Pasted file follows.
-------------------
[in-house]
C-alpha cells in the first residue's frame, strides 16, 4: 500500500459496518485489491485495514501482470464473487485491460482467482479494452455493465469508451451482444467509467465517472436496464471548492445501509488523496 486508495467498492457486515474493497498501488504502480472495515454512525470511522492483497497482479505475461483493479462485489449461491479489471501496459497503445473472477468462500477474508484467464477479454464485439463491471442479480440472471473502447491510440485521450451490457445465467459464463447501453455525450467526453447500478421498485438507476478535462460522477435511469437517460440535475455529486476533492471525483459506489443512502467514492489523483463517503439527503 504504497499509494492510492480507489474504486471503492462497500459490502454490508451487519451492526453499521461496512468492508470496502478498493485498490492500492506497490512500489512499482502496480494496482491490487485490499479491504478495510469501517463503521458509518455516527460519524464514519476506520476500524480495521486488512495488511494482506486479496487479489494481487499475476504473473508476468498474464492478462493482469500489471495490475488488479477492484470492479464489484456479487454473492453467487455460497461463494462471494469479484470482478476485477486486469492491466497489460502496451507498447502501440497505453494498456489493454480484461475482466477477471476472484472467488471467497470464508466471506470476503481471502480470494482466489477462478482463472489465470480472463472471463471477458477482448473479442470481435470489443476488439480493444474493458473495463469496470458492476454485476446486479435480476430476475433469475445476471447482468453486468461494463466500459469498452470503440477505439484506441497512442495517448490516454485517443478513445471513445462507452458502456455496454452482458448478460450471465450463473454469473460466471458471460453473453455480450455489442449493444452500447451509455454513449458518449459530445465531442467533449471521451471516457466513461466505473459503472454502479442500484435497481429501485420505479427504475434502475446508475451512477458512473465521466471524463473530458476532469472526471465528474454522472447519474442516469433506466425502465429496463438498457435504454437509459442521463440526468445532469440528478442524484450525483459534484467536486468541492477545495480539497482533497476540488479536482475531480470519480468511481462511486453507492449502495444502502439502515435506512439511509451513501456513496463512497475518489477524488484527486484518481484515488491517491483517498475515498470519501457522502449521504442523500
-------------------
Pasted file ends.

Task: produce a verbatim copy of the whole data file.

[in-house]
C-alpha cells in the first residue's frame, strides 16, 4: 500500500459496518485489491485495514501482470464473487485491460482467482479494452455493465469508451451482444467509467465517472436496464471548492445501509488523496 486508495467498492457486515474493497498501488504502480472495515454512525470511522492483497497482479505475461483493479462485489449461491479489471501496459497503445473472477468462500477474508484467464477479454464485439463491471442479480440472471473502447491510440485521450451490457445465467459464463447501453455525450467526453447500478421498485438507476478535462460522477435511469437517460440535475455529486476533492471525483459506489443512502467514492489523483463517503439527503 504504497499509494492510492480507489474504486471503492462497500459490502454490508451487519451492526453499521461496512468492508470496502478498493485498490492500492506497490512500489512499482502496480494496482491490487485490499479491504478495510469501517463503521458509518455516527460519524464514519476506520476500524480495521486488512495488511494482506486479496487479489494481487499475476504473473508476468498474464492478462493482469500489471495490475488488479477492484470492479464489484456479487454473492453467487455460497461463494462471494469479484470482478476485477486486469492491466497489460502496451507498447502501440497505453494498456489493454480484461475482466477477471476472484472467488471467497470464508466471506470476503481471502480470494482466489477462478482463472489465470480472463472471463471477458477482448473479442470481435470489443476488439480493444474493458473495463469496470458492476454485476446486479435480476430476475433469475445476471447482468453486468461494463466500459469498452470503440477505439484506441497512442495517448490516454485517443478513445471513445462507452458502456455496454452482458448478460450471465450463473454469473460466471458471460453473453455480450455489442449493444452500447451509455454513449458518449459530445465531442467533449471521451471516457466513461466505473459503472454502479442500484435497481429501485420505479427504475434502475446508475451512477458512473465521466471524463473530458476532469472526471465528474454522472447519474442516469433506466425502465429496463438498457435504454437509459442521463440526468445532469440528478442524484450525483459534484467536486468541492477545495480539497482533497476540488479536482475531480470519480468511481462511486453507492449502495444502502439502515435506512439511509451513501456513496463512497475518489477524488484527486484518481484515488491517491483517498475515498470519501457522502449521504442523500